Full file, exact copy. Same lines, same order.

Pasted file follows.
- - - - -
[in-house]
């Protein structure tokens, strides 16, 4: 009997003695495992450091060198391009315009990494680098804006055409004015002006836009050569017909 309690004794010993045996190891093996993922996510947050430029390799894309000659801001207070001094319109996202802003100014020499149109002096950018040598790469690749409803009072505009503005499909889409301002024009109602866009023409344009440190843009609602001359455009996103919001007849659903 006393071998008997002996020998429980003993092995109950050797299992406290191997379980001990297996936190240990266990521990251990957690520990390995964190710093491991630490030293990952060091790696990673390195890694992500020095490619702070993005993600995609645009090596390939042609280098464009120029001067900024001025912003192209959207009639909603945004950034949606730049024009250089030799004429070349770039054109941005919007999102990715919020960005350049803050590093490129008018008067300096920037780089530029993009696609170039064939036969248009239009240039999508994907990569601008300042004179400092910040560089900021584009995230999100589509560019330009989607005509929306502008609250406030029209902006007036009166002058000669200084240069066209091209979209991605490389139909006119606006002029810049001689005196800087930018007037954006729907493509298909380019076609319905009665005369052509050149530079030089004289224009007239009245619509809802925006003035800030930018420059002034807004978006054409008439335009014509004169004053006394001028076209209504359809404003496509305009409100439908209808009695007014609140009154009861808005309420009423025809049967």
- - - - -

[in-house]
């Protein structure tokens, strides 16, 4: 009997003695495992450091060198391009315009990494680098804006055409004015002006836009050569017909 309690004794010993045996190891093996993922996510947050430029390799894309000659801001207070001094319109996202802003100014020499149109002096950018040598790469690749409803009072505009503005499909889409301002024009109602866009023409344009440190843009609602001359455009996103919001007849659903 006393071998008997002996020998429980003993092995109950050797299992406290191997379980001990297996936190240990266990521990251990957690520990390995964190710093491991630490030293990952060091790696990673390195890694992500020095490619702070993005993600995609645009090596390939042609280098464009120029001067900024001025912003192209959207009639909603945004950034949606730049024009250089030799004429070349770039054109941005919007999102990715919020960005350049803050590093490129008018008067300096920037780089530029993009696609170039064939036969248009239009240039999508994907990569601008300042004179400092910040560089900021584009995230999100589509560019330009989607005509929306502008609250406030029209902006007036009166002058000669200084240069066209091209979209991605490389139909006119606006002029810049001689005196800087930018007037954006729907493509298909380019076609319905009665005369052509050149530079030089004289224009007239009245619509809802925006003035800030930018420059002034807004978006054409008439335009014509004169004053006394001028076209209504359809404003496509305009409100439908209808009695007014609140009154009861808005309420009423025809049967």